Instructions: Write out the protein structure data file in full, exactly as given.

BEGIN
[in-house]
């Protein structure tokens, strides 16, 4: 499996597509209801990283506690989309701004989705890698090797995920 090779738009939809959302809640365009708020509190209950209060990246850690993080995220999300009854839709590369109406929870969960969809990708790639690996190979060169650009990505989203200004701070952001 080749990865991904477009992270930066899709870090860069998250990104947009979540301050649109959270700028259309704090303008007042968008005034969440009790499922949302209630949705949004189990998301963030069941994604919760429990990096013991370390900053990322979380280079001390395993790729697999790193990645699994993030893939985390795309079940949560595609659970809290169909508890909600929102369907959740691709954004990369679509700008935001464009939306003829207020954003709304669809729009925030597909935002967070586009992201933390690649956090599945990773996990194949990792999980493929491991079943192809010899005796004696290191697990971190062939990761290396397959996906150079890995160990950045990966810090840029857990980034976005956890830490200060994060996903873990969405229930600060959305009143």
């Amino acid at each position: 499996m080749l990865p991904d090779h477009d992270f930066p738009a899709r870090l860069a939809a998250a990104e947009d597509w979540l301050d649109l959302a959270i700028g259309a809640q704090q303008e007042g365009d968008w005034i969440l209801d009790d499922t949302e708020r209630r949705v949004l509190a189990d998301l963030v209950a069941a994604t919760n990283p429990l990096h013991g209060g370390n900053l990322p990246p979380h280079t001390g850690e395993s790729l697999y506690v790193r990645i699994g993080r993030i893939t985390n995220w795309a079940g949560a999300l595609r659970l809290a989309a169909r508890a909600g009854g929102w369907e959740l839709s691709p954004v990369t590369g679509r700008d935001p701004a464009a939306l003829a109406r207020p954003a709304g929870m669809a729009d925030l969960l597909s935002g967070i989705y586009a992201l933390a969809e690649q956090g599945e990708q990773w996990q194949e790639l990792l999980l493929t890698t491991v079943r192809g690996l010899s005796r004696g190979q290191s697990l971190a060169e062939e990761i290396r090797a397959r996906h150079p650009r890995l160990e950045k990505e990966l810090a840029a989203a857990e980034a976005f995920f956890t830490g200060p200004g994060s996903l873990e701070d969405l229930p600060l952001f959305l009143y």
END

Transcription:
[in-house]
């Protein structure tokens, strides 16, 4: 499996597509209801990283506690989309701004989705890698090797995920 090779738009939809959302809640365009708020509190209950209060990246850690993080995220999300009854839709590369109406929870969960969809990708790639690996190979060169650009990505989203200004701070952001 080749990865991904477009992270930066899709870090860069998250990104947009979540301050649109959270700028259309704090303008007042968008005034969440009790499922949302209630949705949004189990998301963030069941994604919760429990990096013991370390900053990322979380280079001390395993790729697999790193990645699994993030893939985390795309079940949560595609659970809290169909508890909600929102369907959740691709954004990369679509700008935001464009939306003829207020954003709304669809729009925030597909935002967070586009992201933390690649956090599945990773996990194949990792999980493929491991079943192809010899005796004696290191697990971190062939990761290396397959996906150079890995160990950045990966810090840029857990980034976005956890830490200060994060996903873990969405229930600060959305009143």
């Amino acid at each position: 499996m080749l990865p991904d090779h477009d992270f930066p738009a899709r870090l860069a939809a998250a990104e947009d597509w979540l301050d649109l959302a959270i700028g259309a809640q704090q303008e007042g365009d968008w005034i969440l209801d009790d499922t949302e708020r209630r949705v949004l509190a189990d998301l963030v209950a069941a994604t919760n990283p429990l990096h013991g209060g370390n900053l990322p990246p979380h280079t001390g850690e395993s790729l697999y506690v790193r990645i699994g993080r993030i893939t985390n995220w795309a079940g949560a999300l595609r659970l809290a989309a169909r508890a909600g009854g929102w369907e959740l839709s691709p954004v990369t590369g679509r700008d935001p701004a464009a939306l003829a109406r207020p954003a709304g929870m669809a729009d925030l969960l597909s935002g967070i989705y586009a992201l933390a969809e690649q956090g599945e990708q990773w996990q194949e790639l990792l999980l493929t890698t491991v079943r192809g690996l010899s005796r004696g190979q290191s697990l971190a060169e062939e990761i290396r090797a397959r996906h150079p650009r890995l160990e950045k990505e990966l810090a840029a989203a857990e980034a976005f995920f956890t830490g200060p200004g994060s996903l873990e701070d969405l229930p600060l952001f959305l009143y």